Turning things digital from analog is a weird process. The first strange thing is that you’re taking something (analog), which can be any shape in the world, and you’re turning it into a bunch of little digital squares. That’s because, to turn anything digital, it has to be made out of pixels. This is especially weird for printed photos, because they’re printed using dots. That means, to digitize a photo, you have to convert something that’s printed in dots into squares. And like the old saying, it’s tough to fit a round peg into a square hole. Or was it a square peg into a round hole? Doesn’t matter. It’s tough either way.
That’s why this is where things get tricky. The standard size for printed images is 4x6. That means each picture is four inches tall and six inches wide. Makes sense, right? When we think about an image that small, it seems to make sense that there’s a maximum possible resolution that we can get when we digitally scan them. After all, it’s a physical photo, so it should have physical limitations when digitized, right?
And that assumption is correct.
When you scan images, your scanner measures picture quality in DPI, which stands for dots per square inch. Similar to how digital images use pixels to measure resolution, printed images also have to print somehow. The way they do that is with little dots.
Most printed images are printed at 300 DPI. That means if you’re scanning your image at 300 DPI, you’re getting all of the details out of the image that you possibly can. If you scan the image at more than 300 DPI, you’re trying to get more details out of the image than it has. And as you can imagine, the result may not be as desirable as you’d like.
I know it’s confusing, but bear with me here. It’ll all make sense shortly (fingers crossed).
To think about it a different way, imagine you have a big sheet of legos. Because who doesn’t love legos? If you use a bunch of the square legos, we could think of that like one of the dots in the DPI. If you divide that square into 4, you’ll be left with 4 squares, but they’ll be the same color as the single square was, and the same size. In other words, you technically increased the amount of resolution, but it didn’t change anything, because it’s still a block that didn’t increase or decrease in size. It’s also still a block that’s big enough to send a jolt of pain throughout your foot if you find yourself unfortunately stepping on it while aimlessly wandering past your kid’s playroom. If you know, you know.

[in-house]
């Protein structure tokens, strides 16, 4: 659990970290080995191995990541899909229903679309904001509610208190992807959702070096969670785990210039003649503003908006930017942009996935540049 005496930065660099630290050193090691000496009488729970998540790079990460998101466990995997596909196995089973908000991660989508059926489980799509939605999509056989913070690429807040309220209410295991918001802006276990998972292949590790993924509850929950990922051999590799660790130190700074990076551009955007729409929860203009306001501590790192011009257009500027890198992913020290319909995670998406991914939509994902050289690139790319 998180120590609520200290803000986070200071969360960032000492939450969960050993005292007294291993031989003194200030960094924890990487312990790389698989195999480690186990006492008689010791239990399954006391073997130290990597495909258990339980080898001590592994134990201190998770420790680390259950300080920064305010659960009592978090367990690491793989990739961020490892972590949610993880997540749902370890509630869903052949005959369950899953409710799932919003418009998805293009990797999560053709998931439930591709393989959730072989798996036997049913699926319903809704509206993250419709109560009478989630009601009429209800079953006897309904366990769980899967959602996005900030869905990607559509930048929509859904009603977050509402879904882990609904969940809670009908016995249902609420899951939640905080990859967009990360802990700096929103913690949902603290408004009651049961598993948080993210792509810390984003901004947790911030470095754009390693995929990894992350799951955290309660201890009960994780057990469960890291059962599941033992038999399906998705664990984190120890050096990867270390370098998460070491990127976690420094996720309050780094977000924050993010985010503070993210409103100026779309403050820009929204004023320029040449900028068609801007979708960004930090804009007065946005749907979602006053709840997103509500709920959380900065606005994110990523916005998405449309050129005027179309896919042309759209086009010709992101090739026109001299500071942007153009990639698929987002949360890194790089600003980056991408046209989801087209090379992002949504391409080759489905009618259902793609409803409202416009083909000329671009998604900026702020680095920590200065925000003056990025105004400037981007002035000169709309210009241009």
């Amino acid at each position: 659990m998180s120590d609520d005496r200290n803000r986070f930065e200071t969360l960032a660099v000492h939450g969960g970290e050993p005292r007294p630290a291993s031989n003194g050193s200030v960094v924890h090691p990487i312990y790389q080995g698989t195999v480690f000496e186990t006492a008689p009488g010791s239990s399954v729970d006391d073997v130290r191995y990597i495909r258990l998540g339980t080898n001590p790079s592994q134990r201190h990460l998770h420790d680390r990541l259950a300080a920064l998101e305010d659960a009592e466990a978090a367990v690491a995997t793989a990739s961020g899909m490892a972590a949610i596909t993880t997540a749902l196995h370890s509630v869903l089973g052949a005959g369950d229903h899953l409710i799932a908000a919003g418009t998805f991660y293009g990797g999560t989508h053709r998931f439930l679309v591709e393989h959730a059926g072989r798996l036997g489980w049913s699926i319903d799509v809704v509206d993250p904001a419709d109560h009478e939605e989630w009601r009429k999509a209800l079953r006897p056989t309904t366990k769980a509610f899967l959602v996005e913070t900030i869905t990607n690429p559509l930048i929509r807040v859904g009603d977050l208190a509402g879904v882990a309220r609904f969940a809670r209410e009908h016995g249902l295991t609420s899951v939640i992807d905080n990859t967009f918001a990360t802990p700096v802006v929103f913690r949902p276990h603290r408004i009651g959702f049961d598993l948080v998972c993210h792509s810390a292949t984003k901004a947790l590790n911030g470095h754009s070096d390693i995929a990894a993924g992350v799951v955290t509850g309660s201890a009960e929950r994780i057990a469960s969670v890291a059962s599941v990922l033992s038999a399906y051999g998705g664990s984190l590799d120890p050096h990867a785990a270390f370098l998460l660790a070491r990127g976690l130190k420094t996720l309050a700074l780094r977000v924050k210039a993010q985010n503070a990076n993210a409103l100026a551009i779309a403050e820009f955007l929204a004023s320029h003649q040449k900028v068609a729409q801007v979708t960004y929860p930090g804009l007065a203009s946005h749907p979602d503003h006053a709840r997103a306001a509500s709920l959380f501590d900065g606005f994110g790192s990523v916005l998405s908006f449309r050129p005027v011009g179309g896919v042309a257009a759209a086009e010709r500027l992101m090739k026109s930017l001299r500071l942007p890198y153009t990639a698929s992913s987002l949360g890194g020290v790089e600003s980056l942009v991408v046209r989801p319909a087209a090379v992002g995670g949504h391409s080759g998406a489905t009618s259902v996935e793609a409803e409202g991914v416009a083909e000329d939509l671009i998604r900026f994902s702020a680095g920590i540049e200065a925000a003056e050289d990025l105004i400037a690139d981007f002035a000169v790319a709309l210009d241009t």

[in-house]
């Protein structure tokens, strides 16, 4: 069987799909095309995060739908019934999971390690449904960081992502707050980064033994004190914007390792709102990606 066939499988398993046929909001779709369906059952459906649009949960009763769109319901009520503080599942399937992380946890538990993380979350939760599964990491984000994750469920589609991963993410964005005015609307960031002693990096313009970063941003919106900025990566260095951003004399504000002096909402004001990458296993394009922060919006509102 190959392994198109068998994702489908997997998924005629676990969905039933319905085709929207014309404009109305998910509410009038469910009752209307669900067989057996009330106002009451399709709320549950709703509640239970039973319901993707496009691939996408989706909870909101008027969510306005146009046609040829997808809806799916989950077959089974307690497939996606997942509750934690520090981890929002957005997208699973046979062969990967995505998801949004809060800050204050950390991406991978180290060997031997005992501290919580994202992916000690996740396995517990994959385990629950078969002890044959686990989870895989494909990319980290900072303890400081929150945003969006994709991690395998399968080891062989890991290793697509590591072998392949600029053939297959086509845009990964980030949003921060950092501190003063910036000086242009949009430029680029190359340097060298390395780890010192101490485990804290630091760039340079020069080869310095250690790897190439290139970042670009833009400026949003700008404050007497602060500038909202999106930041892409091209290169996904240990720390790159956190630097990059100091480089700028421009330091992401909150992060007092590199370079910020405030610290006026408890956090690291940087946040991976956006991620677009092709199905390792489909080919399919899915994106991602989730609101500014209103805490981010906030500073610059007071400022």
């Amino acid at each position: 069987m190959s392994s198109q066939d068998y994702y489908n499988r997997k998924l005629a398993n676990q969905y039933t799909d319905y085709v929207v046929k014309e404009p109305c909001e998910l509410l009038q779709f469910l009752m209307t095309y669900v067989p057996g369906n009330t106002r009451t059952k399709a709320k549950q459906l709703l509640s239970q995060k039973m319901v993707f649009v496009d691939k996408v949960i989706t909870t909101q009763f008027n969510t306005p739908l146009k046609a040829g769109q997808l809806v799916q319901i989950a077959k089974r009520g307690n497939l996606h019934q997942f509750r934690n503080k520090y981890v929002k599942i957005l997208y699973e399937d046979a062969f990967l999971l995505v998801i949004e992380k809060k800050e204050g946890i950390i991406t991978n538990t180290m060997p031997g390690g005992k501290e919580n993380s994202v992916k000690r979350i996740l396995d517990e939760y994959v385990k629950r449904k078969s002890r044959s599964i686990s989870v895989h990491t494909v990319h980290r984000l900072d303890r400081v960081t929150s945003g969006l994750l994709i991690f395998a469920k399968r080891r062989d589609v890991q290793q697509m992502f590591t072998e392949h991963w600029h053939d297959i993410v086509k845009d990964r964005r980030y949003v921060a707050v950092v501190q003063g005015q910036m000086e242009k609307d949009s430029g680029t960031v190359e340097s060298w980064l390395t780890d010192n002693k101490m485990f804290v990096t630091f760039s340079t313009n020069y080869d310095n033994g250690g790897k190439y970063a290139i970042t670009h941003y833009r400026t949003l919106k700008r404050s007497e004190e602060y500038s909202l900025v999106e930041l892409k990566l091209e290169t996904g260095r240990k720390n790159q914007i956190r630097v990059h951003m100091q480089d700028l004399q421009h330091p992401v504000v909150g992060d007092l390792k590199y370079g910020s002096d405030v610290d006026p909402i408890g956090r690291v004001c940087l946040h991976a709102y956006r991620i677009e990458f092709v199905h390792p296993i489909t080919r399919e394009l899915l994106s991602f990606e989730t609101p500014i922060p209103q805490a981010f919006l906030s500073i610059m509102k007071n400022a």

But back to resolution talk. When you’re scanning 4x6 photos at 300 DPI--the standard size--you’ll end up with a digital image that’s about 1200 pixels by 1800 pixels. Amazingly, that’s the perfect size to fit on a high definition television.
Since we’ve talked about some confusing things with a bunch of jargon, let’s recap. Pictures are printed with a measurement called DPI: dots per square inch. Pictures are printed at 300 DPI by default. If we use a little bit of math, mixed in with a fun lego analogy, that means a 4x6 photo would be 1200 dots by 1800 dots. Scanners also measure their scans in DPI. When an image is scanned, dots are translated into pixels, which is how you end up with a 1200 x 1600 pixel image when you scan a 4x6 photo.
So what happens when you scan an image that’s bigger than 4x6? Well, it depends. Was the picture printed at a non-standard resolution? Was it higher or lower than 300 DPI? How big is the image?
Basically, to scan an image isn’t as straightforward a process as you might think. At KODAK Digitizing, we specialize in digitization, meaning we use the most ideal resolution for every single image, every time. You don’t need to do any math, because we do all of the hard work for you.
But just in case you were curious how printed images are converted into pixels, now you know!